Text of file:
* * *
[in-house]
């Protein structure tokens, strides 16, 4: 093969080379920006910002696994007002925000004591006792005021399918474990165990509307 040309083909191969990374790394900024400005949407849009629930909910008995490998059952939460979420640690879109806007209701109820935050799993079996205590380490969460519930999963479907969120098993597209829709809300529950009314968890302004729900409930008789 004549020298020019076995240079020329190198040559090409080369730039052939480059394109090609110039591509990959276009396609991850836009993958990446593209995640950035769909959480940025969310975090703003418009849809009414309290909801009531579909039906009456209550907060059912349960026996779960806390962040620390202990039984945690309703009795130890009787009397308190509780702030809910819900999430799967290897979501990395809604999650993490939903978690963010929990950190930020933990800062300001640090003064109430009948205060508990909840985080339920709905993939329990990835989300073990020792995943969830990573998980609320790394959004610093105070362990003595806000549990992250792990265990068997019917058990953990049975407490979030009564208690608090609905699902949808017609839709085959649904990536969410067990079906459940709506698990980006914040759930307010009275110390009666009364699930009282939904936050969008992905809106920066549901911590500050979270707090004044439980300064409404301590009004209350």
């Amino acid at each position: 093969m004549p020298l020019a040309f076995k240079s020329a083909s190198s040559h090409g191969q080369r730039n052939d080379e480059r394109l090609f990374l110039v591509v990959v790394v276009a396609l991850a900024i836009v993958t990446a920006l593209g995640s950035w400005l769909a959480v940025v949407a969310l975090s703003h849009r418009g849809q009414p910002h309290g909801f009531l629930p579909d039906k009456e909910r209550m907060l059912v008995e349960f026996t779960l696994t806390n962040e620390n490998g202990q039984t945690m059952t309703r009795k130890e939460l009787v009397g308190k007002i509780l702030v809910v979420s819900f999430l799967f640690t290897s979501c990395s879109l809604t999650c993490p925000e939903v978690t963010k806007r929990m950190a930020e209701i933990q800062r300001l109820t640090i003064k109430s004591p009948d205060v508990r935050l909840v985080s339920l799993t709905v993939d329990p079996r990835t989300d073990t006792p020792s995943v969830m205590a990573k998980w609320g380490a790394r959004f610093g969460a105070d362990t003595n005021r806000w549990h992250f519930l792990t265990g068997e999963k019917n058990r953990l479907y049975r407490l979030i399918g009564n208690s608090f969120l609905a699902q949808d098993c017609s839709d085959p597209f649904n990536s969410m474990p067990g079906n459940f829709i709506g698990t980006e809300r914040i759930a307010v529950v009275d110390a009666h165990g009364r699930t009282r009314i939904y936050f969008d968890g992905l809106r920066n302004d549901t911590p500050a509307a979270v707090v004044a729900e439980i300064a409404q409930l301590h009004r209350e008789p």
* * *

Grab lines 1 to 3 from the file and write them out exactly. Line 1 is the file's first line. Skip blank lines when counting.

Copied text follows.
[in-house]
């Protein structure tokens, strides 16, 4: 093969080379920006910002696994007002925000004591006792005021399918474990165990509307 040309083909191969990374790394900024400005949407849009629930909910008995490998059952939460979420640690879109806007209701109820935050799993079996205590380490969460519930999963479907969120098993597209829709809300529950009314968890302004729900409930008789 004549020298020019076995240079020329190198040559090409080369730039052939480059394109090609110039591509990959276009396609991850836009993958990446593209995640950035769909959480940025969310975090703003418009849809009414309290909801009531579909039906009456209550907060059912349960026996779960806390962040620390202990039984945690309703009795130890009787009397308190509780702030809910819900999430799967290897979501990395809604999650993490939903978690963010929990950190930020933990800062300001640090003064109430009948205060508990909840985080339920709905993939329990990835989300073990020792995943969830990573998980609320790394959004610093105070362990003595806000549990992250792990265990068997019917058990953990049975407490979030009564208690608090609905699902949808017609839709085959649904990536969410067990079906459940709506698990980006914040759930307010009275110390009666009364699930009282939904936050969008992905809106920066549901911590500050979270707090004044439980300064409404301590009004209350």
């Amino acid at each position: 093969m004549p020298l020019a040309f076995k240079s020329a083909s190198s040559h090409g191969q080369r730039n052939d080379e480059r394109l090609f990374l110039v591509v990959v790394v276009a396609l991850a900024i836009v993958t990446a920006l593209g995640s950035w400005l769909a959480v940025v949407a969310l975090s703003h849009r418009g849809q009414p910002h309290g909801f009531l629930p579909d039906k009456e909910r209550m907060l059912v008995e349960f026996t779960l696994t806390n962040e620390n490998g202990q039984t945690m059952t309703r009795k130890e939460l009787v009397g308190k007002i509780l702030v809910v979420s819900f999430l799967f640690t290897s979501c990395s879109l809604t999650c993490p925000e939903v978690t963010k806007r929990m950190a930020e209701i933990q800062r300001l109820t640090i003064k109430s004591p009948d205060v508990r935050l909840v985080s339920l799993t709905v993939d329990p079996r990835t989300d073990t006792p020792s995943v969830m205590a990573k998980w609320g380490a790394r959004f610093g969460a105070d362990t003595n005021r806000w549990h992250f519930l792990t265990g068997e999963k019917n058990r953990l479907y049975r407490l979030i399918g009564n208690s608090f969120l609905a699902q949808d098993c017609s839709d085959p597209f649904n990536s969410m474990p067990g079906n459940f829709i709506g698990t980006e809300r914040i759930a307010v529950v009275d110390a009666h165990g009364r699930t009282r009314i939904y936050f969008d968890g992905l809106r920066n302004d549901t911590p500050a509307a979270v707090v004044a729900e439980i300064a409404q409930l301590h009004r209350e008789p």